However, back in 2019 Thomas biographer Ralph Rossum asserted, “Thomas drags the Court in his direction. They may not go as far as he goes, but they go further than they would have otherwise.” And he listed some areas of the law where Thomas has pulled the Court closer to his positions, including voting rights, campaign finance and the Second Amendment.

Has the Chief Justice Lost Control?

In fact, some critics are now calling it “The Thomas/Alito court” asserting that Chief Justice Roberts has “lost control.”

“This is a Court that is fighting with each other past the Chief,” said University of Texas Law Professor Stephen Vladeck. “The bitterness, the intensity, the hostility is a reflection of the Chief’s powerlessness because he can’t control either block.”

Others take a different view. Following the leak of Alito’s draft opinion, Attorney Robert Schalk  told Political IQ, “I don’t think we want to say he lost control because in my opinion it’s not his Court to control. There are nine Justices who are independent thinkers, independent analyzers of the case before them, the law before them and their interpretation of it.”

Calls for Supreme Court Expansion, Other Reforms

In response to Dobbs, there are calls to water down the “super majority” by expanding the Court.

“This Court has lost legitimacy,” said Sen. Elizabeth Warren (D-MA) on Sunday. “I believe we need to get some confidence back in our Court, and that means we need more Justices on the United States Supreme Court.”

The Constitution Project at Project on Government Oversight (POGO), a bipartisan think tank, does not believe the Court should be simply expanded, but that there are other reforms worth exploring. Policy Analyst David Janovsky gave this statement to Political IQ, “The Supreme Court’s decision in Dobbs illustrates how the court vests too much power in too few people, for too long. Five justices have the power to take away rights, while simultaneously limiting people’s ability to participate in the democratic process. It is past time for long-term reforms that dilute the justices’ power, such as term limits and restructuring the court’s decision-making processes.”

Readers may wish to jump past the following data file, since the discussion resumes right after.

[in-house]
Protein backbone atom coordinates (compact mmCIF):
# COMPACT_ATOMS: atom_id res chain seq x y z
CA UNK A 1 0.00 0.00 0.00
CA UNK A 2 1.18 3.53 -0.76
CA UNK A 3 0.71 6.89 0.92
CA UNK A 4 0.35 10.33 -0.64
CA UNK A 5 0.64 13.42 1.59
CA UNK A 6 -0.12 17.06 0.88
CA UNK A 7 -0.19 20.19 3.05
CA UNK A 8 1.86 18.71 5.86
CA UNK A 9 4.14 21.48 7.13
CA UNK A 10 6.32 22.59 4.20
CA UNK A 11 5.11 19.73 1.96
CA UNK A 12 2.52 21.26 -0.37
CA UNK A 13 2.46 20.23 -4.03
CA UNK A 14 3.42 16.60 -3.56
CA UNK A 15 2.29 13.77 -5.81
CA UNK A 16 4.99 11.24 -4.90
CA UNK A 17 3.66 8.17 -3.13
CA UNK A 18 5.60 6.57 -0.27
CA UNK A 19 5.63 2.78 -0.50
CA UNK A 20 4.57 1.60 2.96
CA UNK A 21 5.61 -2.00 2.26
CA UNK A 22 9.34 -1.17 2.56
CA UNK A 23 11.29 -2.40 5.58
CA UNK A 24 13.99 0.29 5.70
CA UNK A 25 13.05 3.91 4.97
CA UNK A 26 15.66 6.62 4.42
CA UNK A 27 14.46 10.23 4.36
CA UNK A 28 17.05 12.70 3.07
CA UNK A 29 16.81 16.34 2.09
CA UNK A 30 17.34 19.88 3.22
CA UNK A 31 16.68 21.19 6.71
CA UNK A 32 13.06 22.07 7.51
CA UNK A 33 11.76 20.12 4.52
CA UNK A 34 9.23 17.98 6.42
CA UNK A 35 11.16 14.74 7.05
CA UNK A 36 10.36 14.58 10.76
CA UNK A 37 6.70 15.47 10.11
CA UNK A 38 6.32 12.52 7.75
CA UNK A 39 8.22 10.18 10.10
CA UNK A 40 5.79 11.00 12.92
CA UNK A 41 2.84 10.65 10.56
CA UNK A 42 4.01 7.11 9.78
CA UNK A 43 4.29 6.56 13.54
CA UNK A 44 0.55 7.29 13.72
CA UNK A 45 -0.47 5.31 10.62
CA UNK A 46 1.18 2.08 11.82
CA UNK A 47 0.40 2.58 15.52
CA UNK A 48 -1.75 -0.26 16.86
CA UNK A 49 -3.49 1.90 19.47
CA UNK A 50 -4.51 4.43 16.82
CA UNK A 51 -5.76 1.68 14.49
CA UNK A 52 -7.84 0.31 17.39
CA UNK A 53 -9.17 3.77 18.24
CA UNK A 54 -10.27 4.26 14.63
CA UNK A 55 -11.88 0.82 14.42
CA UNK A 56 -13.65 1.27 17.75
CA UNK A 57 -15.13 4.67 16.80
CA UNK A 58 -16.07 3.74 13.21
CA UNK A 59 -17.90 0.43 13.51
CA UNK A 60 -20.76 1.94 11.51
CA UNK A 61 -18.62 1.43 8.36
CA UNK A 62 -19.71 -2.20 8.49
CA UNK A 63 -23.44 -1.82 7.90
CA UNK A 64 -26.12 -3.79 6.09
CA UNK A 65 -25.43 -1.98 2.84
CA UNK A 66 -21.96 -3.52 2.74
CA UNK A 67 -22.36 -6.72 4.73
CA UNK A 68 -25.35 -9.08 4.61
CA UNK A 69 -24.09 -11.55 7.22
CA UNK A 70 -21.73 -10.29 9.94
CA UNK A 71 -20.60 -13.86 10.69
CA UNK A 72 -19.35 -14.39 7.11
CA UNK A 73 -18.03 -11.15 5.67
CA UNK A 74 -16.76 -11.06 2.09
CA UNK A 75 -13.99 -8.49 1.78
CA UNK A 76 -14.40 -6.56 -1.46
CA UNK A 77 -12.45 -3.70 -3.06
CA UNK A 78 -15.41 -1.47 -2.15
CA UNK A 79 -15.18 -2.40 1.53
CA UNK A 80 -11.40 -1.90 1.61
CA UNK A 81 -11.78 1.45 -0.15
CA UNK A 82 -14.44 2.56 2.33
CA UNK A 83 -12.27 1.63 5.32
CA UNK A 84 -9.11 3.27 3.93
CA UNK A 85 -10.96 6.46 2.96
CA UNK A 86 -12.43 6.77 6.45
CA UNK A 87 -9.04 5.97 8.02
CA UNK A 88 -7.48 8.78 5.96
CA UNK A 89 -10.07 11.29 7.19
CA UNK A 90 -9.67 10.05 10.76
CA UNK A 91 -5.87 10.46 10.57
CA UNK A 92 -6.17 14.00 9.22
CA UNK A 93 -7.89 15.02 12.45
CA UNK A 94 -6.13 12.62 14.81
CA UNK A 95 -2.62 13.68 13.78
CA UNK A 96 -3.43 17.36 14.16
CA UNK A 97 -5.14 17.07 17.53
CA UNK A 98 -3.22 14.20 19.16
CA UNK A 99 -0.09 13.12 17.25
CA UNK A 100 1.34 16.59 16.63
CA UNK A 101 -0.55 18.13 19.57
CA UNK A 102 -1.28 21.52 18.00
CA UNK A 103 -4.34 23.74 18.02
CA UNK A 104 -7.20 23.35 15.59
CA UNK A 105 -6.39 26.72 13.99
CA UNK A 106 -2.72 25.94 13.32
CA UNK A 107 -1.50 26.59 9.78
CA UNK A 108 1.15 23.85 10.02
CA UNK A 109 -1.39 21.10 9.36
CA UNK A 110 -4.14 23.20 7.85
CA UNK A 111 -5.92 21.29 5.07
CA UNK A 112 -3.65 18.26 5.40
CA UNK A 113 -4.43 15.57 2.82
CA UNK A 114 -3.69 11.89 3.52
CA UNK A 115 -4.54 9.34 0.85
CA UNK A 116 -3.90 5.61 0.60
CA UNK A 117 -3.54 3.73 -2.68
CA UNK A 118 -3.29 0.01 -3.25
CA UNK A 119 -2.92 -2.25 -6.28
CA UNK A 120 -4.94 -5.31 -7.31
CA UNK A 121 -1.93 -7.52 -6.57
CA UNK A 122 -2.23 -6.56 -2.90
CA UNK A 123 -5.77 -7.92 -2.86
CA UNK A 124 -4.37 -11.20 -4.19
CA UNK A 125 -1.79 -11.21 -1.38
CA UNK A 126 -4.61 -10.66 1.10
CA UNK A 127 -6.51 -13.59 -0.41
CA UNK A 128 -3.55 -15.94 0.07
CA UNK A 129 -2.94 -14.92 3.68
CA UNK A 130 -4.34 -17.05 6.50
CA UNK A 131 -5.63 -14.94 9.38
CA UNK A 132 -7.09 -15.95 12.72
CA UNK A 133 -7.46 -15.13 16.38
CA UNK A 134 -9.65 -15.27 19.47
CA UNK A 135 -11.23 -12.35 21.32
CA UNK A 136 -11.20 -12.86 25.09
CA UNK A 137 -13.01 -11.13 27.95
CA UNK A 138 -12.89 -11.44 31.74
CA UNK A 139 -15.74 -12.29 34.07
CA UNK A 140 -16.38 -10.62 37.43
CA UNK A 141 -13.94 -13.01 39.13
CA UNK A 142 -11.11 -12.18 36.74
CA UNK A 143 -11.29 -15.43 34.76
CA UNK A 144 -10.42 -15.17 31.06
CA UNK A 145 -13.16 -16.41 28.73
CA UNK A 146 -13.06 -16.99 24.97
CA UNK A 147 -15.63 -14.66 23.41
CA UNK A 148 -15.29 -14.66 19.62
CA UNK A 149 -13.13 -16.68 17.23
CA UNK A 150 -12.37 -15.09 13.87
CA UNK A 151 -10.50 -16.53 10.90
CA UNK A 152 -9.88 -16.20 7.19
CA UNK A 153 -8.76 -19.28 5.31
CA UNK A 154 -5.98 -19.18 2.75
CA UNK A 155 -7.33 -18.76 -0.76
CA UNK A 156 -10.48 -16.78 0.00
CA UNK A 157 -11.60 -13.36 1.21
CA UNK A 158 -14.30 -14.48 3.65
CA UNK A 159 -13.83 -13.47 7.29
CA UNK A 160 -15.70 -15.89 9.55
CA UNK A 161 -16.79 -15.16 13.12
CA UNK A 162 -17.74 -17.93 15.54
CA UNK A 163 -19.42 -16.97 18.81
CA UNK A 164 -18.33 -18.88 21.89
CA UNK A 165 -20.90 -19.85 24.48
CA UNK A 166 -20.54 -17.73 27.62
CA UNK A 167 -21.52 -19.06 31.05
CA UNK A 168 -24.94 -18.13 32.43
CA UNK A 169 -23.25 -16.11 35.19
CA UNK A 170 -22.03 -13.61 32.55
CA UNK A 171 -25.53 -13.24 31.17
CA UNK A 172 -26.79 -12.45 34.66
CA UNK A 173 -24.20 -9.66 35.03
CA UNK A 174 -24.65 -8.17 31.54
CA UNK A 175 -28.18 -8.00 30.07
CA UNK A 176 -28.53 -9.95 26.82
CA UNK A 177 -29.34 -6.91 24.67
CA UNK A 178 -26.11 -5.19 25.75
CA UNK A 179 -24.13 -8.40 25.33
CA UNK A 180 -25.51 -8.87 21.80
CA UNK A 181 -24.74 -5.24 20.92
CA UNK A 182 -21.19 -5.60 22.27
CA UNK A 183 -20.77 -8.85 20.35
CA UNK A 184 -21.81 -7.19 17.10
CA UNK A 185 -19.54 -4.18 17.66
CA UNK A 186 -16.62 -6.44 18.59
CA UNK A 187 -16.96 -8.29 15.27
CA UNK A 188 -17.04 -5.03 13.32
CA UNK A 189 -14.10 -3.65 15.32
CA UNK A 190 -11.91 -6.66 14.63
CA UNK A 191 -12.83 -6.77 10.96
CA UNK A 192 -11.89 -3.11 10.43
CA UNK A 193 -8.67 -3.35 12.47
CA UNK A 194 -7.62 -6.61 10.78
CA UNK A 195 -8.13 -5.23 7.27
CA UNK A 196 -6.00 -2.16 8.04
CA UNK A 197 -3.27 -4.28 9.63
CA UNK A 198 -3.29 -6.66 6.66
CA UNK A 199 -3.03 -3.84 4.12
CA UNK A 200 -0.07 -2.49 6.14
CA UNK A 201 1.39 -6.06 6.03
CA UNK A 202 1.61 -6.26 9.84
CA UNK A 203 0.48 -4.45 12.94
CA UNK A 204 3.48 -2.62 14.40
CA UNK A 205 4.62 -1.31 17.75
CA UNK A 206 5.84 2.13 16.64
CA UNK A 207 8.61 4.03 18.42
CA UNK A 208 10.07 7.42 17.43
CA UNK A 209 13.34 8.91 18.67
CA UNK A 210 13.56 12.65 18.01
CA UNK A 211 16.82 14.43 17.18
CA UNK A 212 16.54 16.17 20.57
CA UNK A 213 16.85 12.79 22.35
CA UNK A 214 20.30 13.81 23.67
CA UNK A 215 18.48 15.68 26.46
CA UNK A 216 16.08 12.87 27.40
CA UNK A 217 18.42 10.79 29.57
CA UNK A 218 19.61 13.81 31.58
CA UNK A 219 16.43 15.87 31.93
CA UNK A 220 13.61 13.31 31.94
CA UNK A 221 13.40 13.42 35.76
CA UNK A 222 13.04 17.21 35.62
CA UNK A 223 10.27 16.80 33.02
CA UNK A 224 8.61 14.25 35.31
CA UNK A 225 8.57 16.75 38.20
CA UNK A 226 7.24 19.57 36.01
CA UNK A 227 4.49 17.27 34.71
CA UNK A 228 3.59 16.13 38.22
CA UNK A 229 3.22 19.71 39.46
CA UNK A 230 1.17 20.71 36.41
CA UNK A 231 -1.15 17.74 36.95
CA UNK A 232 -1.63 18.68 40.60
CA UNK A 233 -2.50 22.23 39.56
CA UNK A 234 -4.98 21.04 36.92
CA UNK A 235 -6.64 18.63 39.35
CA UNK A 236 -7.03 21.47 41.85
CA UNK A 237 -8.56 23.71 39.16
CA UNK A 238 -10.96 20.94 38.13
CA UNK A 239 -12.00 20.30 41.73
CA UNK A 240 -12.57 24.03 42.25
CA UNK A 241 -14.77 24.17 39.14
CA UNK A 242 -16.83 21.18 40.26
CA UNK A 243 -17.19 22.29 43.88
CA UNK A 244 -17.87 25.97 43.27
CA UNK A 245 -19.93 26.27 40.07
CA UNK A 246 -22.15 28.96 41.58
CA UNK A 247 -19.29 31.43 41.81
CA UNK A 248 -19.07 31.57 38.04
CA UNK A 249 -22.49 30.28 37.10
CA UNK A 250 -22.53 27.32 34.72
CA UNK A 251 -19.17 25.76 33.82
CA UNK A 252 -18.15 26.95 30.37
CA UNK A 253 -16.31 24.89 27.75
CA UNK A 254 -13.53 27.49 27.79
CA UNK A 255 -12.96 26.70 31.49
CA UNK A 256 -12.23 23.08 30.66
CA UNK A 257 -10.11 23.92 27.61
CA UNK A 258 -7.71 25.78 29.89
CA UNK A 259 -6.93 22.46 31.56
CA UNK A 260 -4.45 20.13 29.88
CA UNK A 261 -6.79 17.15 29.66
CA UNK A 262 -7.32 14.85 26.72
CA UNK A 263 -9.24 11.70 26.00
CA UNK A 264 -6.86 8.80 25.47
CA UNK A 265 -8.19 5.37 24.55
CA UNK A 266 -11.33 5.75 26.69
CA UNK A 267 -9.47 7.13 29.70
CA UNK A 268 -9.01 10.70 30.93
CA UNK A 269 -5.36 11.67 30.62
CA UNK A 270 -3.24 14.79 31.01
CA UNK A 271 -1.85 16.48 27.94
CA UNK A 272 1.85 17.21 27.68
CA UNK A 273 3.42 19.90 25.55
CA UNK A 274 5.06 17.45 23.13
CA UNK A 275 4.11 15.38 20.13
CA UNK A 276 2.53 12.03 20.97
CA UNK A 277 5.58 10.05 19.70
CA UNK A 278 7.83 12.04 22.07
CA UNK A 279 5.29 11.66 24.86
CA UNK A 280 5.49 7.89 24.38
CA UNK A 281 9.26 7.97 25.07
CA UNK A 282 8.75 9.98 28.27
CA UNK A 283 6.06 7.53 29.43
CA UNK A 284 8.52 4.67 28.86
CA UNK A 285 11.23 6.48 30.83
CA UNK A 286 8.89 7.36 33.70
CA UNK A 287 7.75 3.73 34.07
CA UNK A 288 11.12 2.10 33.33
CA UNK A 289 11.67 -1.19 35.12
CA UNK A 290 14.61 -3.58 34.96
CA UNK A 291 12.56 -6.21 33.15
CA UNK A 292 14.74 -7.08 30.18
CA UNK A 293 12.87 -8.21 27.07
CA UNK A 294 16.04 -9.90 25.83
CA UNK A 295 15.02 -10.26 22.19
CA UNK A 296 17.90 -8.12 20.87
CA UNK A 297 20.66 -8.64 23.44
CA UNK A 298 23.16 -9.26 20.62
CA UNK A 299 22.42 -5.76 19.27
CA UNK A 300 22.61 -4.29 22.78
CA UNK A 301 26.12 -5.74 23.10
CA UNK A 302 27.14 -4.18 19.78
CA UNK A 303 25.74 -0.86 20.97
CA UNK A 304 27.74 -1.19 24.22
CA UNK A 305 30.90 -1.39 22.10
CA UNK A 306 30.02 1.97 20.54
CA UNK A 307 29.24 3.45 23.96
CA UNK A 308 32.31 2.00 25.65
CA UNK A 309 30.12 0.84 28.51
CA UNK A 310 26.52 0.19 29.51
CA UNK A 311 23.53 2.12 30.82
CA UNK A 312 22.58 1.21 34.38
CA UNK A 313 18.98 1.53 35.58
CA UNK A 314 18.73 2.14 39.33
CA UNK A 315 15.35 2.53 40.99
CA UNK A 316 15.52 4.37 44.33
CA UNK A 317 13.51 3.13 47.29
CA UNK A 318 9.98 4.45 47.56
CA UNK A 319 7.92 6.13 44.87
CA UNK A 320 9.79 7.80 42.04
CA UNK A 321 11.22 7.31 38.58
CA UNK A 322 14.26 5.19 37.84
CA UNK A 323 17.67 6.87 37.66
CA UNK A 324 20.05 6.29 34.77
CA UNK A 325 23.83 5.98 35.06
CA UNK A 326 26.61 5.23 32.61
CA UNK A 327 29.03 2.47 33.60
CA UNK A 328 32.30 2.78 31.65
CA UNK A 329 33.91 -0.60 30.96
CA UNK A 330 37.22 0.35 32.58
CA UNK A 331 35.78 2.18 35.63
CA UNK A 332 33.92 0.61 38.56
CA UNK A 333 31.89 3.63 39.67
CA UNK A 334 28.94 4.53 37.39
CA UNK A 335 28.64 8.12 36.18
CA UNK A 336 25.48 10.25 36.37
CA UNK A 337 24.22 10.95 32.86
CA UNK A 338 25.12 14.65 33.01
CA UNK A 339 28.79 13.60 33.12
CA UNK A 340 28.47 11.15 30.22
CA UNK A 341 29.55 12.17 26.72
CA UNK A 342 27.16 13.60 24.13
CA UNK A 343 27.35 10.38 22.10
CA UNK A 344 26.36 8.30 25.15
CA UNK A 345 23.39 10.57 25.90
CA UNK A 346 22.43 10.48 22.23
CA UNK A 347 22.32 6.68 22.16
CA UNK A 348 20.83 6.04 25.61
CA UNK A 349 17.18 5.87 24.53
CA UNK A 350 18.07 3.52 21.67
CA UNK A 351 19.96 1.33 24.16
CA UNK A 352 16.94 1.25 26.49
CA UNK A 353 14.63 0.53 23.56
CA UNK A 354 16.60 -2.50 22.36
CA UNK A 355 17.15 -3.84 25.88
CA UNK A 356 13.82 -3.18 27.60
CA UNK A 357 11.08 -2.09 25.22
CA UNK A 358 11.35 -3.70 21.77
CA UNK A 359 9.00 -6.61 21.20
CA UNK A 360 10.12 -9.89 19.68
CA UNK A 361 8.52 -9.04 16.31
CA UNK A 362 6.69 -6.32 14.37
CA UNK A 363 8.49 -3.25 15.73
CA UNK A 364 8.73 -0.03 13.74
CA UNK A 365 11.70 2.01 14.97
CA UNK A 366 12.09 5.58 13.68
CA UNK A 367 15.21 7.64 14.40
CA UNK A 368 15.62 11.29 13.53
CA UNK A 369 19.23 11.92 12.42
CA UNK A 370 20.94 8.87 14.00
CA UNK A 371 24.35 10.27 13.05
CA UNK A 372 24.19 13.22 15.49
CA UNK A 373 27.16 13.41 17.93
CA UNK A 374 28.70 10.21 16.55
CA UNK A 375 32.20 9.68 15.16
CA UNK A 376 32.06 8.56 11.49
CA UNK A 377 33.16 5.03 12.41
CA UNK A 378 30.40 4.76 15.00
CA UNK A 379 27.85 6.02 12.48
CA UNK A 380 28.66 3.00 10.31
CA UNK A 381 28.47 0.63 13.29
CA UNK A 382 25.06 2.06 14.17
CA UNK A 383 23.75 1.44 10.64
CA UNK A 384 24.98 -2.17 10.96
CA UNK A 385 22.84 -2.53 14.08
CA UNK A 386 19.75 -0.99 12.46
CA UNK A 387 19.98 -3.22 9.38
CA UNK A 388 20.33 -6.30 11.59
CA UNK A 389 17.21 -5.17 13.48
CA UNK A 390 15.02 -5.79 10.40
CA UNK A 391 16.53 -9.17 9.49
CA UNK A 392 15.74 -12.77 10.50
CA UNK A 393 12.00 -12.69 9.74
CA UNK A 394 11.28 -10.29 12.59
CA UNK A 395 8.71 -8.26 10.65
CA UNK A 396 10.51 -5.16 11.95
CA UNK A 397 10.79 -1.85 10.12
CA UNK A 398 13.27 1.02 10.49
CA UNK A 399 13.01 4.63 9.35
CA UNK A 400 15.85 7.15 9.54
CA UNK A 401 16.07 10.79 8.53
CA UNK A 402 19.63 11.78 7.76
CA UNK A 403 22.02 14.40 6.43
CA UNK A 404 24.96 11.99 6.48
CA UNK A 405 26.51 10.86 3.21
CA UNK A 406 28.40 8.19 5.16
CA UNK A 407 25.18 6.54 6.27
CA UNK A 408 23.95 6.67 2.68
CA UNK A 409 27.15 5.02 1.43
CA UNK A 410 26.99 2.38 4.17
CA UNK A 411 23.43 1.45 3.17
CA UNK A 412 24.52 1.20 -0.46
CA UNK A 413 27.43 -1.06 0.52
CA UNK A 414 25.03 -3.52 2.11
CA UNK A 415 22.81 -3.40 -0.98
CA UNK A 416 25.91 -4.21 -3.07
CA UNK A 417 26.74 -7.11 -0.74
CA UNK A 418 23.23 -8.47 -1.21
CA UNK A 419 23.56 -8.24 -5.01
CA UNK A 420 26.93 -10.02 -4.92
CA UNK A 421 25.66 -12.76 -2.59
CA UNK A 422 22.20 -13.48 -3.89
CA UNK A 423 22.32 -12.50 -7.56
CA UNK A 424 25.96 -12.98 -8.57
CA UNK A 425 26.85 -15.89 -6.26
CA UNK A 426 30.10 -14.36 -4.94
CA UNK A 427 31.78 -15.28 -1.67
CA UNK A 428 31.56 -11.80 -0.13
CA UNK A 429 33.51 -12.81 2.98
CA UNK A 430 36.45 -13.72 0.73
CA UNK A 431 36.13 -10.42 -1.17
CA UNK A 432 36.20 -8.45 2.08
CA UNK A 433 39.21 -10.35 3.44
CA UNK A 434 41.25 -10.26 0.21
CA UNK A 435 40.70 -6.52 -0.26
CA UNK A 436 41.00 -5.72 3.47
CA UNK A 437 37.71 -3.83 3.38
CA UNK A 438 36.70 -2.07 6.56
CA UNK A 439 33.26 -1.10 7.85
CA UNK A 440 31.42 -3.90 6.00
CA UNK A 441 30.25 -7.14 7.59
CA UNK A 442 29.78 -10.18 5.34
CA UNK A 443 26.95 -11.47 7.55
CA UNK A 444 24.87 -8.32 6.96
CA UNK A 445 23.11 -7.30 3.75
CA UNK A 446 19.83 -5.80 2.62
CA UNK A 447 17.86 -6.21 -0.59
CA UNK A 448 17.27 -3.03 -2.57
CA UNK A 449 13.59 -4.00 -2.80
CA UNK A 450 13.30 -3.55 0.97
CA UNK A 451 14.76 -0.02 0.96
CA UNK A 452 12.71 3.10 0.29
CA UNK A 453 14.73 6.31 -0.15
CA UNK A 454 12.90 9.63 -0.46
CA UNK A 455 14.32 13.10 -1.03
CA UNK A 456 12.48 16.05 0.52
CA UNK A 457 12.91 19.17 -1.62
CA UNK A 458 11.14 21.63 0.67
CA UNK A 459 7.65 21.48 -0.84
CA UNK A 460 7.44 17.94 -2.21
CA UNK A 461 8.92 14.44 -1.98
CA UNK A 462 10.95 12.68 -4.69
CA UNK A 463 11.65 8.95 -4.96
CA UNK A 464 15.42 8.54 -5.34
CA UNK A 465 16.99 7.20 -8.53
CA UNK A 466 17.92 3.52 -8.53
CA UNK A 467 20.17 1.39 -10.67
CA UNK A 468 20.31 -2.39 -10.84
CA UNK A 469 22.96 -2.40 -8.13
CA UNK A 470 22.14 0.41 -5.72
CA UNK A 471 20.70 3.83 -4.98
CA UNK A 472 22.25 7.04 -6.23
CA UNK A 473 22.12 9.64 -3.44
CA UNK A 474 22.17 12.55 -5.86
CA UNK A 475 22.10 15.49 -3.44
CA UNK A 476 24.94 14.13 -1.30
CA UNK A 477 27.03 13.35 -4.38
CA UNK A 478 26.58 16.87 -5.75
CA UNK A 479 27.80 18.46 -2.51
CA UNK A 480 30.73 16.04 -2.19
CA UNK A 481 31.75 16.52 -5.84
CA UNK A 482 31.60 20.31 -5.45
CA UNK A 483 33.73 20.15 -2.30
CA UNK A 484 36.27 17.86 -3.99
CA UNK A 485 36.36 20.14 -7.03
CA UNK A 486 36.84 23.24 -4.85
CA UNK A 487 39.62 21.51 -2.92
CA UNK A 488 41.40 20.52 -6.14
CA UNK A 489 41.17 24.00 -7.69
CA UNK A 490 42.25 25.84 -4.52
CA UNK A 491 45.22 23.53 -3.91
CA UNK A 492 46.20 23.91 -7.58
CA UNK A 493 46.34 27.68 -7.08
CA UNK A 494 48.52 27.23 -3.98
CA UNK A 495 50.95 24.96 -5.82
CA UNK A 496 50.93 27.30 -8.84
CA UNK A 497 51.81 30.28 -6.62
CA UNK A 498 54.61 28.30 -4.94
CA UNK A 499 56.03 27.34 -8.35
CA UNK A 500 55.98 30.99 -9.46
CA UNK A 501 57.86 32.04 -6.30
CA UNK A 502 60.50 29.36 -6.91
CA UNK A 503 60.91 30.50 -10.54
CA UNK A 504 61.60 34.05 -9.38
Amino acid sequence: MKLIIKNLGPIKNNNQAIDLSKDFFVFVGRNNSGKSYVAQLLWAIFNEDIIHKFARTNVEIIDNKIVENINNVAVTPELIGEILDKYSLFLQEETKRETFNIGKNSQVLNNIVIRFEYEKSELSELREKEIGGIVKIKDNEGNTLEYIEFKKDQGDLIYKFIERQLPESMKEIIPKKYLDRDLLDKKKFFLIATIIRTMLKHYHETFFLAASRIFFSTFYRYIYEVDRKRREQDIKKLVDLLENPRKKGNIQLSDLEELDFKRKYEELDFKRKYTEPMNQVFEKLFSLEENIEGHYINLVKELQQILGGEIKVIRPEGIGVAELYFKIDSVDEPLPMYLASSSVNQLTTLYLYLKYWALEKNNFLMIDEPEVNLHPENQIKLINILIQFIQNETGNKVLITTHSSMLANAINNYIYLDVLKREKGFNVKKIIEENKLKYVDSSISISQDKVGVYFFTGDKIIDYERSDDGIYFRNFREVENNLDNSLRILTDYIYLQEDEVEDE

Judges, Prosecutors Push Back Against Dobbs Fallout

In states and municipalities, some criminal justice systems are taking Dobbs-triggered laws into their own hands.

In Louisiana, Utah and Texas this week, judges have applied temporary bans on their states’ abortion restrictions.

In all three cases, the orders only last a couple of weeks. In the Louisiana and Texas cases, the judges asserted that the laws were inconsistent with their states’ due process protections.

In Utah, the judge ruled that a temporary restraining order against the law should remain in place while a lawsuit brought by Planned Parenthood went forward.

Meanwhile, some 100 prosecutors across the country have signed on to a statement pledging to “refrain from prosecuting those who seek, provide, or support abortions” in the aftermath of the Dobbs ruling.

Jason Rogers Williams, the District Attorney who serves New Orleans, said Monday that there’s “very little infrastructure” to enforce these abortion laws on top of other crimes already weighing down law enforcement. “DAs have broad discretion about what charges they bring and what charges they don’t bring,” he added.  “This office will not shift its priorities in order to prosecute mothers who seek abortions or doctors who perform those.”

Next Term Could Further Conservatives’ Power

Ketanji Brown Jackson was sworn in Thursday as the first Black woman Justice on the Supreme Court. While her addition is historic, it will not change the Court’s ideological make-up because she’s a liberal replacing a fellow liberal, Stephen Breyer.

Justice Jackson’s first term, beginning in October, is sure to test the Conservative majority’s power with at least three cases of significant social impact: affirmative action in college admissions, whether religious freedom should allow business owners the right to refuse to serve same-sex weddings, and how much protection federal law can provide to minority voters when states redraw electoral boundaries.